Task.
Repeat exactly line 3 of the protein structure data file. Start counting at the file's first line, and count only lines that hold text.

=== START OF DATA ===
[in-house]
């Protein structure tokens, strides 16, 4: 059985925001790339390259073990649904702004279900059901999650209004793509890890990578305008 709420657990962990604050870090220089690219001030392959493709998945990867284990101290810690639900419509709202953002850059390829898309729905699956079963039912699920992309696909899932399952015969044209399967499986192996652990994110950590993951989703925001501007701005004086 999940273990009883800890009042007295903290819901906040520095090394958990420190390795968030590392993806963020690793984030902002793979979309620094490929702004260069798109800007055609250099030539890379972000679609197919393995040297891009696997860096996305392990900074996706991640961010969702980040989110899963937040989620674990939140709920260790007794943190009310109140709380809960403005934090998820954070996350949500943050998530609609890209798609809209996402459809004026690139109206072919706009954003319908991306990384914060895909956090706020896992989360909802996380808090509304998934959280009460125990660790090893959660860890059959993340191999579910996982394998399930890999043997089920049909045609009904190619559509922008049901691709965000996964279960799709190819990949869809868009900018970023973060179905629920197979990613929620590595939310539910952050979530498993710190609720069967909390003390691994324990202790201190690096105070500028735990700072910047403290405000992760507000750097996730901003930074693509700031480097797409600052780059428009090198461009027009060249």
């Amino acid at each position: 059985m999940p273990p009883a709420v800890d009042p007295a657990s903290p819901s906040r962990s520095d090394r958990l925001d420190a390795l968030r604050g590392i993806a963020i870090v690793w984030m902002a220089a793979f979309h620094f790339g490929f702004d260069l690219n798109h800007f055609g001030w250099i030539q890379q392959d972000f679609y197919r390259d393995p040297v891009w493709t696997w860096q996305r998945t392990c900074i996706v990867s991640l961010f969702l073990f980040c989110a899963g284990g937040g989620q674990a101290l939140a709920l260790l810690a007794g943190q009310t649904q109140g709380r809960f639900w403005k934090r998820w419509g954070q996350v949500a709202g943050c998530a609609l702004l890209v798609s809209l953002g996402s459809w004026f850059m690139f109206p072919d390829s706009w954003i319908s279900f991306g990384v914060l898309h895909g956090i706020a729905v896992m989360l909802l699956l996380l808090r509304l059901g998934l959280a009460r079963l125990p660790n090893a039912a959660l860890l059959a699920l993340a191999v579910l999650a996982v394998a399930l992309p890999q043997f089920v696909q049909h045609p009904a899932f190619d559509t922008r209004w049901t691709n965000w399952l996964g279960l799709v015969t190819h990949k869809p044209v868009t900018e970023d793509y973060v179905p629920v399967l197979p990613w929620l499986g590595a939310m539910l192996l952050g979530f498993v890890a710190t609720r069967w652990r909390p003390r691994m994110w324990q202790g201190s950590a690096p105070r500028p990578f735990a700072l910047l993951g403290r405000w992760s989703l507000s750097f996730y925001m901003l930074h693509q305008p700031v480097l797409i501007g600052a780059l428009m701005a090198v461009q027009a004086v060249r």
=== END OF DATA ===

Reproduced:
């Amino acid at each position: 059985m999940p273990p009883a709420v800890d009042p007295a657990s903290p819901s906040r962990s520095d090394r958990l925001d420190a390795l968030r604050g590392i993806a963020i870090v690793w984030m902002a220089a793979f979309h620094f790339g490929f702004d260069l690219n798109h800007f055609g001030w250099i030539q890379q392959d972000f679609y197919r390259d393995p040297v891009w493709t696997w860096q996305r998945t392990c900074i996706v990867s991640l961010f969702l073990f980040c989110a899963g284990g937040g989620q674990a101290l939140a709920l260790l810690a007794g943190q009310t649904q109140g709380r809960f639900w403005k934090r998820w419509g954070q996350v949500a709202g943050c998530a609609l702004l890209v798609s809209l953002g996402s459809w004026f850059m690139f109206p072919d390829s706009w954003i319908s279900f991306g990384v914060l898309h895909g956090i706020a729905v896992m989360l909802l699956l996380l808090r509304l059901g998934l959280a009460r079963l125990p660790n090893a039912a959660l860890l059959a699920l993340a191999v579910l999650a996982v394998a399930l992309p890999q043997f089920v696909q049909h045609p009904a899932f190619d559509t922008r209004w049901t691709n965000w399952l996964g279960l799709v015969t190819h990949k869809p044209v868009t900018e970023d793509y973060v179905p629920v399967l197979p990613w929620l499986g590595a939310m539910l192996l952050g979530f498993v890890a710190t609720r069967w652990r909390p003390r691994m994110w324990q202790g201190s950590a690096p105070r500028p990578f735990a700072l910047l993951g403290r405000w992760s989703l507000s750097f996730y925001m901003l930074h693509q305008p700031v480097l797409i501007g600052a780059l428009m701005a090198v461009q027009a004086v060249r």